Rebuilding downtown Kingston - One street at time
Arthur Hall, Senior News Editor
RECENTLY INSTALLED head of the Urban Development Corporation (UDC) K.D. Knight has set his sights on a reborn downtown Kingston, and he wants to do it street by street.
Knight recently told the Senate that a plan implemented in Costa Rica that improved the capital city one street at a time is one he would like to introduce to downtown Kingston.
That is part of an overall plan by the UDC to give a make-over to the entire Kingston.
Already, Knight has announced that the UDC is to spend $200 million on social-intervention programmes in downtown Kingston this year.
"The UDC has embarked on a programme to see how it can help to improve the conditions under which people in the Corporate Area live," said Knight.
According to Knight, the board of the UDC recognises that Kingston is the capital city, "And if the capital city is in decay, then it is symptomatic of the rest of the country."
He said the board of the UDC has been spending "some anxious moments considering just how it can assist in improving the housing stock, particularly so in the Corporate Area".
The UDC has long voiced its vision for a rebirth of Kingston, and downtown in particular.
The first redevelopment plan initiated for the city was prepared by Shankland-Cox and Associates in the 1960s, which resulted in the development of Ocean Boulevard and the construction of the Kingston Mall.
In the 1990s, the plan was revisited through the establishment of the Kingston Restoration Company, which saw the restoration of some private and public buildings, as well as the development of the Vision 2030 Plan for downtown.
The Tax Incentive Programme for the Urban Renewal of Downtown Kingston was launched in 1995, also in a bid to stimulate redevelopment by providing incentives to prospective tax-compliant investors.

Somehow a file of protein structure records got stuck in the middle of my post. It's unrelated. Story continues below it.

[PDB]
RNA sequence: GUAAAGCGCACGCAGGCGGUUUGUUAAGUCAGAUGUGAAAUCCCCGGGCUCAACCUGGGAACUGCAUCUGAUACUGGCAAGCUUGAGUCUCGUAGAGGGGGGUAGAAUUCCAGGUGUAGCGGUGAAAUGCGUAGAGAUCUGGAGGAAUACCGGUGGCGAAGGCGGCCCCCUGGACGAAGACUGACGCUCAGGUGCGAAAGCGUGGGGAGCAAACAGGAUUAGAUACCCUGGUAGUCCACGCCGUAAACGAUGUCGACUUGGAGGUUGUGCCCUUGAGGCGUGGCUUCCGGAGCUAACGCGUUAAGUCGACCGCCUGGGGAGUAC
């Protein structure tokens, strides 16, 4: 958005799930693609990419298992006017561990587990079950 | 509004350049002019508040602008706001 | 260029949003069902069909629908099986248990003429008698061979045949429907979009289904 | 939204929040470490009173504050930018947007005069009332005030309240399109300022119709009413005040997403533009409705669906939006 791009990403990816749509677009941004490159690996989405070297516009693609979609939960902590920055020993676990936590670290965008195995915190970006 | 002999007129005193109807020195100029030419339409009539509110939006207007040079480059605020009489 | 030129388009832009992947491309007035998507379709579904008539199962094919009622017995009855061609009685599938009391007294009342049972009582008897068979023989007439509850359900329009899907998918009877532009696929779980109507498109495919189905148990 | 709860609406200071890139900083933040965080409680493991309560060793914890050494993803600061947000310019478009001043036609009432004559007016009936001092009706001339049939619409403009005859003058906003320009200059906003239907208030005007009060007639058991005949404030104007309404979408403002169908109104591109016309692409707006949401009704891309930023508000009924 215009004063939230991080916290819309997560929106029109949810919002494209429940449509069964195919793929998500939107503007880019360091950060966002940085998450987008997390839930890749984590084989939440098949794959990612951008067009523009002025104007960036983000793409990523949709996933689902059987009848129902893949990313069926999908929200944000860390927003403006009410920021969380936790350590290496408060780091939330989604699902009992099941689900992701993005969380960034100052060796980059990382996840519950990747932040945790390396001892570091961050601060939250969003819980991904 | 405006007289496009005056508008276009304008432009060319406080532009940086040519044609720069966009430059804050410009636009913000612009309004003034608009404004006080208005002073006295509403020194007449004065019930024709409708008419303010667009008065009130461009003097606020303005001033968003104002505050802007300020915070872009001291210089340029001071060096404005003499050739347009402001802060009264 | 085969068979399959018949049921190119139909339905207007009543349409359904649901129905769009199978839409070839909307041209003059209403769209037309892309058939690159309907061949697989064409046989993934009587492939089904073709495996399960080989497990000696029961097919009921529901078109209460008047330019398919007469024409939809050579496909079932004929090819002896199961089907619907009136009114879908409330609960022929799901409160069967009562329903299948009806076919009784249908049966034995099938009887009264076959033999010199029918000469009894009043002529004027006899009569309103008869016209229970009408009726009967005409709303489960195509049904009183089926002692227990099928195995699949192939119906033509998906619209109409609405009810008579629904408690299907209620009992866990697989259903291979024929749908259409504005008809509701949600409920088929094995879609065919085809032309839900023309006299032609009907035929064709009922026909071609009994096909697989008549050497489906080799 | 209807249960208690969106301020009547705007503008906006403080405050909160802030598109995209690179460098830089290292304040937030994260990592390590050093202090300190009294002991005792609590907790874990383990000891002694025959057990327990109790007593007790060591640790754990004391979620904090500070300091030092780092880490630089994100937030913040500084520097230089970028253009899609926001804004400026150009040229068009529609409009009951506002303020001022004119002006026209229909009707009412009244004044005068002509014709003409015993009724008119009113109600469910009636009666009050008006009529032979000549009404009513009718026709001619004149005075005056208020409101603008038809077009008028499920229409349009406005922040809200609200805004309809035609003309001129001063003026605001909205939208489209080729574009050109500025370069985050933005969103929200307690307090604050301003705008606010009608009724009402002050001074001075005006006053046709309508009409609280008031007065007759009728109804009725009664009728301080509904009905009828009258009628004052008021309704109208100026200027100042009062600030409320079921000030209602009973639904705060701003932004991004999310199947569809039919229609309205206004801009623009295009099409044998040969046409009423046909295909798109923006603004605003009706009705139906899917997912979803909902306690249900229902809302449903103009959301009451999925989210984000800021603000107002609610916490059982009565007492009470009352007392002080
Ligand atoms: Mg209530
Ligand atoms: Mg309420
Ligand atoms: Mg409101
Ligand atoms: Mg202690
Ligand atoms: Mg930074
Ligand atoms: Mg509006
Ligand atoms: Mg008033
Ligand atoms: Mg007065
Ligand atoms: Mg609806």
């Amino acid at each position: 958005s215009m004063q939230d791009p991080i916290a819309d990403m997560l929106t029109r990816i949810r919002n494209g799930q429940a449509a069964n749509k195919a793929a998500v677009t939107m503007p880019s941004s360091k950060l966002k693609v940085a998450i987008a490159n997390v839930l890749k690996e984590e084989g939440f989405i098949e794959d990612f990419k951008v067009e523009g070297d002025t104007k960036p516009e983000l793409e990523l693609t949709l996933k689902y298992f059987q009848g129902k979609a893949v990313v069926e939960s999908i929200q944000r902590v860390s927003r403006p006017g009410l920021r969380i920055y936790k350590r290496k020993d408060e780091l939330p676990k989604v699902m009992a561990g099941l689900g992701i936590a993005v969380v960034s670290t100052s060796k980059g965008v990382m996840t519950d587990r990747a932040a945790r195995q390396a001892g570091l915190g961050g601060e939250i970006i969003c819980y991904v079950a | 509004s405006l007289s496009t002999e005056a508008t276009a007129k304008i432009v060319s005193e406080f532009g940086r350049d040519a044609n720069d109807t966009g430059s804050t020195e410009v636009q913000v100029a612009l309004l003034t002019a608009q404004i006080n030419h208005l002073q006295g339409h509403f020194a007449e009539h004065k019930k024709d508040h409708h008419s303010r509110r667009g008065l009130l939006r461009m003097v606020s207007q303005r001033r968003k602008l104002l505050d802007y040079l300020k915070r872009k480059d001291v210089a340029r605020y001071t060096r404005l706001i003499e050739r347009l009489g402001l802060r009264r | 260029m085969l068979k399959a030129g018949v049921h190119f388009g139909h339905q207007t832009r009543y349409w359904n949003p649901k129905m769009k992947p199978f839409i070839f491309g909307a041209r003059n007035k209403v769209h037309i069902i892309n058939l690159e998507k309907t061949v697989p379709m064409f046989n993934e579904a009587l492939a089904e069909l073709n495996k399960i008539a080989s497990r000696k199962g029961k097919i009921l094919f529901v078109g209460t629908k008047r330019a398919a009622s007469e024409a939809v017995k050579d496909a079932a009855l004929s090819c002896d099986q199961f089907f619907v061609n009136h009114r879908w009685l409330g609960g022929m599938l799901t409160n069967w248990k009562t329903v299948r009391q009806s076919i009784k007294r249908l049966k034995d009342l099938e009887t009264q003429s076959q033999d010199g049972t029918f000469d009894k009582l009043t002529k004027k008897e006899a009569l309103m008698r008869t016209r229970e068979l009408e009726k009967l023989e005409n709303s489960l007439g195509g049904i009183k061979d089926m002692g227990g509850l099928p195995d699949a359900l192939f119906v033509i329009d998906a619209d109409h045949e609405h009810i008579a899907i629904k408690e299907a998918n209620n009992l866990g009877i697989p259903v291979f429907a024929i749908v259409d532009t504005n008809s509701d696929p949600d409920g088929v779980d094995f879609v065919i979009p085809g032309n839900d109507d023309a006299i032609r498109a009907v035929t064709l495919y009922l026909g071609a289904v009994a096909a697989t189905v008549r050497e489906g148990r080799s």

Come 2002, the UDC spearheaded the establishment of the Kingston City Centre Improvement Company, another public-private-sector initiative with the mandate to lead the redevelopment of the downtown business district.
In 2007, the UDC launched a far-reaching redevelopment plan with objectives including arresting physical blight and defining the capital as the seat of Government.
UDC's initial development plan for downtown Kingston
A multimodal transportation hub;
A festival marketplace and waterfront promenade;
The Kingston business centre;
A 200-room five-star hotel and conference centre;
New Ministry of Foreign Affairs and Trade
West Kingston market district;
Railway museum and trade centre;
City centre park;
Ward Theatre cultural square;
A new parliament building;
The programme is being implemented in four phases:
Phase 1 - Multimodal transport centre, city centre park
and market district;
Phase 2 - Festival marketplace, 200-room hotel and
conference centre, foreign-affairs headquarters and
diplomatic district and parliament building;
Phase 3 - Justice Square and Ward Theatre Square;
Phase 4 - Railway museum and trade centre.